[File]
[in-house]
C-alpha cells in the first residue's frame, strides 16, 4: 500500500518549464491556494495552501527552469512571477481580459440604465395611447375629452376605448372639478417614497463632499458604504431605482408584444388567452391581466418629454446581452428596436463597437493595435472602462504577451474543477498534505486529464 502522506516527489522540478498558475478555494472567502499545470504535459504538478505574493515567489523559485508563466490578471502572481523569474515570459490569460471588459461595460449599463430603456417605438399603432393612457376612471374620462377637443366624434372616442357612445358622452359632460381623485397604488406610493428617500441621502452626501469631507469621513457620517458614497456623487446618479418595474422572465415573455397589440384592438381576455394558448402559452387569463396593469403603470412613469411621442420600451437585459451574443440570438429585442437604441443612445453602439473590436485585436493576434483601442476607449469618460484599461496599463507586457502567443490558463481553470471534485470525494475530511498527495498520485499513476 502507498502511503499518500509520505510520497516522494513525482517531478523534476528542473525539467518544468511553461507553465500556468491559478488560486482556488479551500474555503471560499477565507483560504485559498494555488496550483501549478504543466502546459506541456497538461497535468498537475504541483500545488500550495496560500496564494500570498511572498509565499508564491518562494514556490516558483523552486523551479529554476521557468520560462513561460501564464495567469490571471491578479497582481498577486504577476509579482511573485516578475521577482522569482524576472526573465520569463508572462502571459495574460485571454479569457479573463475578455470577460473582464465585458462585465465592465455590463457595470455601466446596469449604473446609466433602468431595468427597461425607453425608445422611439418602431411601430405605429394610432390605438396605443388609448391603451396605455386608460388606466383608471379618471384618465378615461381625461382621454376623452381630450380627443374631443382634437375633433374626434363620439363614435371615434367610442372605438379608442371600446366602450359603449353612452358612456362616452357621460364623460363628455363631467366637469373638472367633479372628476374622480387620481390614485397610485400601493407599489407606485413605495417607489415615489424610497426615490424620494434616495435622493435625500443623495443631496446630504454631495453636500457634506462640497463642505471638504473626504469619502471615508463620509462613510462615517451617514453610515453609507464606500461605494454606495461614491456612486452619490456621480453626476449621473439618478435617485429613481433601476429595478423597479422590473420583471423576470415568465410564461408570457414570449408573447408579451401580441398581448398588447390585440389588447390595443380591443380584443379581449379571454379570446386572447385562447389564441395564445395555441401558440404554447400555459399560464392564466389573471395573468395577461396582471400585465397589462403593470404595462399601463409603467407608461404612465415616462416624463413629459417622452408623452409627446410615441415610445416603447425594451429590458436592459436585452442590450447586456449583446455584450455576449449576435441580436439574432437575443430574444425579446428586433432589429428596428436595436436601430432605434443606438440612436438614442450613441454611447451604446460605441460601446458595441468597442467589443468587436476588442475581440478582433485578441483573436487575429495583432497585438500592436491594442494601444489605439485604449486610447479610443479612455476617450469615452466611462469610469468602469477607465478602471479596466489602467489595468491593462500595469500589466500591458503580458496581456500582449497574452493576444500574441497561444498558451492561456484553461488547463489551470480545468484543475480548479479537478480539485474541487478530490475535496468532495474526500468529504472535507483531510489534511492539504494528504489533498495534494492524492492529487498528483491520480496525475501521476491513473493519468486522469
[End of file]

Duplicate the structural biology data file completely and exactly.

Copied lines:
[in-house]
C-alpha cells in the first residue's frame, strides 16, 4: 500500500518549464491556494495552501527552469512571477481580459440604465395611447375629452376605448372639478417614497463632499458604504431605482408584444388567452391581466418629454446581452428596436463597437493595435472602462504577451474543477498534505486529464 502522506516527489522540478498558475478555494472567502499545470504535459504538478505574493515567489523559485508563466490578471502572481523569474515570459490569460471588459461595460449599463430603456417605438399603432393612457376612471374620462377637443366624434372616442357612445358622452359632460381623485397604488406610493428617500441621502452626501469631507469621513457620517458614497456623487446618479418595474422572465415573455397589440384592438381576455394558448402559452387569463396593469403603470412613469411621442420600451437585459451574443440570438429585442437604441443612445453602439473590436485585436493576434483601442476607449469618460484599461496599463507586457502567443490558463481553470471534485470525494475530511498527495498520485499513476 502507498502511503499518500509520505510520497516522494513525482517531478523534476528542473525539467518544468511553461507553465500556468491559478488560486482556488479551500474555503471560499477565507483560504485559498494555488496550483501549478504543466502546459506541456497538461497535468498537475504541483500545488500550495496560500496564494500570498511572498509565499508564491518562494514556490516558483523552486523551479529554476521557468520560462513561460501564464495567469490571471491578479497582481498577486504577476509579482511573485516578475521577482522569482524576472526573465520569463508572462502571459495574460485571454479569457479573463475578455470577460473582464465585458462585465465592465455590463457595470455601466446596469449604473446609466433602468431595468427597461425607453425608445422611439418602431411601430405605429394610432390605438396605443388609448391603451396605455386608460388606466383608471379618471384618465378615461381625461382621454376623452381630450380627443374631443382634437375633433374626434363620439363614435371615434367610442372605438379608442371600446366602450359603449353612452358612456362616452357621460364623460363628455363631467366637469373638472367633479372628476374622480387620481390614485397610485400601493407599489407606485413605495417607489415615489424610497426615490424620494434616495435622493435625500443623495443631496446630504454631495453636500457634506462640497463642505471638504473626504469619502471615508463620509462613510462615517451617514453610515453609507464606500461605494454606495461614491456612486452619490456621480453626476449621473439618478435617485429613481433601476429595478423597479422590473420583471423576470415568465410564461408570457414570449408573447408579451401580441398581448398588447390585440389588447390595443380591443380584443379581449379571454379570446386572447385562447389564441395564445395555441401558440404554447400555459399560464392564466389573471395573468395577461396582471400585465397589462403593470404595462399601463409603467407608461404612465415616462416624463413629459417622452408623452409627446410615441415610445416603447425594451429590458436592459436585452442590450447586456449583446455584450455576449449576435441580436439574432437575443430574444425579446428586433432589429428596428436595436436601430432605434443606438440612436438614442450613441454611447451604446460605441460601446458595441468597442467589443468587436476588442475581440478582433485578441483573436487575429495583432497585438500592436491594442494601444489605439485604449486610447479610443479612455476617450469615452466611462469610469468602469477607465478602471479596466489602467489595468491593462500595469500589466500591458503580458496581456500582449497574452493576444500574441497561444498558451492561456484553461488547463489551470480545468484543475480548479479537478480539485474541487478530490475535496468532495474526500468529504472535507483531510489534511492539504494528504489533498495534494492524492492529487498528483491520480496525475501521476491513473493519468486522469